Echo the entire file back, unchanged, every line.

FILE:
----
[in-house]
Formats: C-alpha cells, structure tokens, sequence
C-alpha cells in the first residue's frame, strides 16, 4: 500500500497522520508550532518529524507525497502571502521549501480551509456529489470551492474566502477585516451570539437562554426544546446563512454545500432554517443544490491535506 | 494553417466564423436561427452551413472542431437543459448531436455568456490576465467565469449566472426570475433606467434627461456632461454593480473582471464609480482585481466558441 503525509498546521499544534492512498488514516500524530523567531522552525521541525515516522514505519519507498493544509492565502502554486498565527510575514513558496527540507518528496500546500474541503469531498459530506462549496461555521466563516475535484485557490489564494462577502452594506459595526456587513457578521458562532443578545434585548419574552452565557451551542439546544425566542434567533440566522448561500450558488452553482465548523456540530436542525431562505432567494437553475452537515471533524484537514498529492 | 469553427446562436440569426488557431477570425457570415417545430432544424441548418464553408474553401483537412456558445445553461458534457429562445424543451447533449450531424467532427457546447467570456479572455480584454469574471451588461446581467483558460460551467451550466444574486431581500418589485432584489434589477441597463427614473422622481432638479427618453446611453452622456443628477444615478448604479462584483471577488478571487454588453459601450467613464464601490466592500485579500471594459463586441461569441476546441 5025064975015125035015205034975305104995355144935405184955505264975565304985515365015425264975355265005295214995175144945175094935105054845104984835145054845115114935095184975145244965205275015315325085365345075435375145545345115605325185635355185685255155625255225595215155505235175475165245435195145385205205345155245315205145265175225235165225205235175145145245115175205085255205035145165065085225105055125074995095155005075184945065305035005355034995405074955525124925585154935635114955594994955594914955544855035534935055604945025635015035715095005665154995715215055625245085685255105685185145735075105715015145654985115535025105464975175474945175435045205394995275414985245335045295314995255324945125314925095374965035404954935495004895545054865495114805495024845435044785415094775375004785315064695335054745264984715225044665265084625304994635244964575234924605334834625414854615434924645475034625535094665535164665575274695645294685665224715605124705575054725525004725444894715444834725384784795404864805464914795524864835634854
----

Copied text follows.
[in-house]
Formats: C-alpha cells, structure tokens, sequence
C-alpha cells in the first residue's frame, strides 16, 4: 500500500497522520508550532518529524507525497502571502521549501480551509456529489470551492474566502477585516451570539437562554426544546446563512454545500432554517443544490491535506 | 494553417466564423436561427452551413472542431437543459448531436455568456490576465467565469449566472426570475433606467434627461456632461454593480473582471464609480482585481466558441 503525509498546521499544534492512498488514516500524530523567531522552525521541525515516522514505519519507498493544509492565502502554486498565527510575514513558496527540507518528496500546500474541503469531498459530506462549496461555521466563516475535484485557490489564494462577502452594506459595526456587513457578521458562532443578545434585548419574552452565557451551542439546544425566542434567533440566522448561500450558488452553482465548523456540530436542525431562505432567494437553475452537515471533524484537514498529492 | 469553427446562436440569426488557431477570425457570415417545430432544424441548418464553408474553401483537412456558445445553461458534457429562445424543451447533449450531424467532427457546447467570456479572455480584454469574471451588461446581467483558460460551467451550466444574486431581500418589485432584489434589477441597463427614473422622481432638479427618453446611453452622456443628477444615478448604479462584483471577488478571487454588453459601450467613464464601490466592500485579500471594459463586441461569441476546441 5025064975015125035015205034975305104995355144935405184955505264975565304985515365015425264975355265005295214995175144945175094935105054845104984835145054845115114935095184975145244965205275015315325085365345075435375145545345115605325185635355185685255155625255225595215155505235175475165245435195145385205205345155245315205145265175225235165225205235175145145245115175205085255205035145165065085225105055125074995095155005075184945065305035005355034995405074955525124925585154935635114955594994955594914955544855035534935055604945025635015035715095005665154995715215055625245085685255105685185145735075105715015145654985115535025105464975175474945175435045205394995275414985245335045295314995255324945125314925095374965035404954935495004895545054865495114805495024845435044785415094775375004785315064695335054745264984715225044665265084625304994635244964575234924605334834625414854615434924645475034625535094665535164665575274695645294685665224715605124705575054725525004725444894715444834725384784795404864805464914795524864835634854